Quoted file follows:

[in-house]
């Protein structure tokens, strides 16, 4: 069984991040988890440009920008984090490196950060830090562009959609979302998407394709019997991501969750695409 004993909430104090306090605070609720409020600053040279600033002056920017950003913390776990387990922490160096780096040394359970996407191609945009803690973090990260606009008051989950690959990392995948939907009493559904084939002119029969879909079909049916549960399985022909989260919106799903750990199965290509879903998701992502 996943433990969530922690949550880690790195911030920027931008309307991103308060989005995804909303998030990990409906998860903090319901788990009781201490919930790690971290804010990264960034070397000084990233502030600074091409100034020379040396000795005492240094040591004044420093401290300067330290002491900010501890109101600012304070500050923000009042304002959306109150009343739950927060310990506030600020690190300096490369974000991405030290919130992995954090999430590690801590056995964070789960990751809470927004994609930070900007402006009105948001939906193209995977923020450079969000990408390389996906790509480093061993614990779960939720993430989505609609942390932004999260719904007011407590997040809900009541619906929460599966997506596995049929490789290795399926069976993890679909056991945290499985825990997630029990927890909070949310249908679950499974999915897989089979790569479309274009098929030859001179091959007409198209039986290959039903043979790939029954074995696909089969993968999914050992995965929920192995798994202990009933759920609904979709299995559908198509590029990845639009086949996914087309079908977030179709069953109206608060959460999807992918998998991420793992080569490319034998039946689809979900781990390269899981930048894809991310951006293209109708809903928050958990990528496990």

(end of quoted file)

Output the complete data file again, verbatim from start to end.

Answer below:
[in-house]
């Protein structure tokens, strides 16, 4: 069984991040988890440009920008984090490196950060830090562009959609979302998407394709019997991501969750695409 004993909430104090306090605070609720409020600053040279600033002056920017950003913390776990387990922490160096780096040394359970996407191609945009803690973090990260606009008051989950690959990392995948939907009493559904084939002119029969879909079909049916549960399985022909989260919106799903750990199965290509879903998701992502 996943433990969530922690949550880690790195911030920027931008309307991103308060989005995804909303998030990990409906998860903090319901788990009781201490919930790690971290804010990264960034070397000084990233502030600074091409100034020379040396000795005492240094040591004044420093401290300067330290002491900010501890109101600012304070500050923000009042304002959306109150009343739950927060310990506030600020690190300096490369974000991405030290919130992995954090999430590690801590056995964070789960990751809470927004994609930070900007402006009105948001939906193209995977923020450079969000990408390389996906790509480093061993614990779960939720993430989505609609942390932004999260719904007011407590997040809900009541619906929460599966997506596995049929490789290795399926069976993890679909056991945290499985825990997630029990927890909070949310249908679950499974999915897989089979790569479309274009098929030859001179091959007409198209039986290959039903043979790939029954074995696909089969993968999914050992995965929920192995798994202990009933759920609904979709299995559908198509590029990845639009086949996914087309079908977030179709069953109206608060959460999807992918998998991420793992080569490319034998039946689809979900781990390269899981930048894809991310951006293209109708809903928050958990990528496990």